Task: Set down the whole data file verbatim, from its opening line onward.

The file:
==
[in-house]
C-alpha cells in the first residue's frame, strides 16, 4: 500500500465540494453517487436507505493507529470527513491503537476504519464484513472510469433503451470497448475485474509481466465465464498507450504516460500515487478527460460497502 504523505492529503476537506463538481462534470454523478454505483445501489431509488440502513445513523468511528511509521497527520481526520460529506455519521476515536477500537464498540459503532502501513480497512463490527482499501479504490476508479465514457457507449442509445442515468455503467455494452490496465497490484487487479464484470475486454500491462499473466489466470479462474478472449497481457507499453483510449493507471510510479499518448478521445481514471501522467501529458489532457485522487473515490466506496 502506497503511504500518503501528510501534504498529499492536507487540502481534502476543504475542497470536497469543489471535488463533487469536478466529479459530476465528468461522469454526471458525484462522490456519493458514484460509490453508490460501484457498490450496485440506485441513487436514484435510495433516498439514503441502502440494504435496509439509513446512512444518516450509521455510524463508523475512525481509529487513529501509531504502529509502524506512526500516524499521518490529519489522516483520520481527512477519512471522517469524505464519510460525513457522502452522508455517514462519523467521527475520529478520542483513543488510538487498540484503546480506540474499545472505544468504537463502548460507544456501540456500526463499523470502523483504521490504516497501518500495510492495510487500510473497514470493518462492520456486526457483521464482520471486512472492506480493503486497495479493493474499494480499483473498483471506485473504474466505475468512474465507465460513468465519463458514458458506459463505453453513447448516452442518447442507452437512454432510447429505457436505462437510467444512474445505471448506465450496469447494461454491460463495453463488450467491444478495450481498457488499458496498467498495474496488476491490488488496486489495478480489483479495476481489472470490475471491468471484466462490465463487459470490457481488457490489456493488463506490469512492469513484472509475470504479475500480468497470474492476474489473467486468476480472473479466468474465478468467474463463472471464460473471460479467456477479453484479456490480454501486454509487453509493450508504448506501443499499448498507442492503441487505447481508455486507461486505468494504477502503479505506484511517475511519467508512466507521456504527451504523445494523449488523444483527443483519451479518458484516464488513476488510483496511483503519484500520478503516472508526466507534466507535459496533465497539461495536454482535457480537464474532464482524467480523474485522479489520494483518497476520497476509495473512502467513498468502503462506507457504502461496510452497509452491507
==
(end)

[in-house]
C-alpha cells in the first residue's frame, strides 16, 4: 500500500465540494453517487436507505493507529470527513491503537476504519464484513472510469433503451470497448475485474509481466465465464498507450504516460500515487478527460460497502 504523505492529503476537506463538481462534470454523478454505483445501489431509488440502513445513523468511528511509521497527520481526520460529506455519521476515536477500537464498540459503532502501513480497512463490527482499501479504490476508479465514457457507449442509445442515468455503467455494452490496465497490484487487479464484470475486454500491462499473466489466470479462474478472449497481457507499453483510449493507471510510479499518448478521445481514471501522467501529458489532457485522487473515490466506496 502506497503511504500518503501528510501534504498529499492536507487540502481534502476543504475542497470536497469543489471535488463533487469536478466529479459530476465528468461522469454526471458525484462522490456519493458514484460509490453508490460501484457498490450496485440506485441513487436514484435510495433516498439514503441502502440494504435496509439509513446512512444518516450509521455510524463508523475512525481509529487513529501509531504502529509502524506512526500516524499521518490529519489522516483520520481527512477519512471522517469524505464519510460525513457522502452522508455517514462519523467521527475520529478520542483513543488510538487498540484503546480506540474499545472505544468504537463502548460507544456501540456500526463499523470502523483504521490504516497501518500495510492495510487500510473497514470493518462492520456486526457483521464482520471486512472492506480493503486497495479493493474499494480499483473498483471506485473504474466505475468512474465507465460513468465519463458514458458506459463505453453513447448516452442518447442507452437512454432510447429505457436505462437510467444512474445505471448506465450496469447494461454491460463495453463488450467491444478495450481498457488499458496498467498495474496488476491490488488496486489495478480489483479495476481489472470490475471491468471484466462490465463487459470490457481488457490489456493488463506490469512492469513484472509475470504479475500480468497470474492476474489473467486468476480472473479466468474465478468467474463463472471464460473471460479467456477479453484479456490480454501486454509487453509493450508504448506501443499499448498507442492503441487505447481508455486507461486505468494504477502503479505506484511517475511519467508512466507521456504527451504523445494523449488523444483527443483519451479518458484516464488513476488510483496511483503519484500520478503516472508526466507534466507535459496533465497539461495536454482535457480537464474532464482524467480523474485522479489520494483518497476520497476509495473512502467513498468502503462506507457504502461496510452497509452491507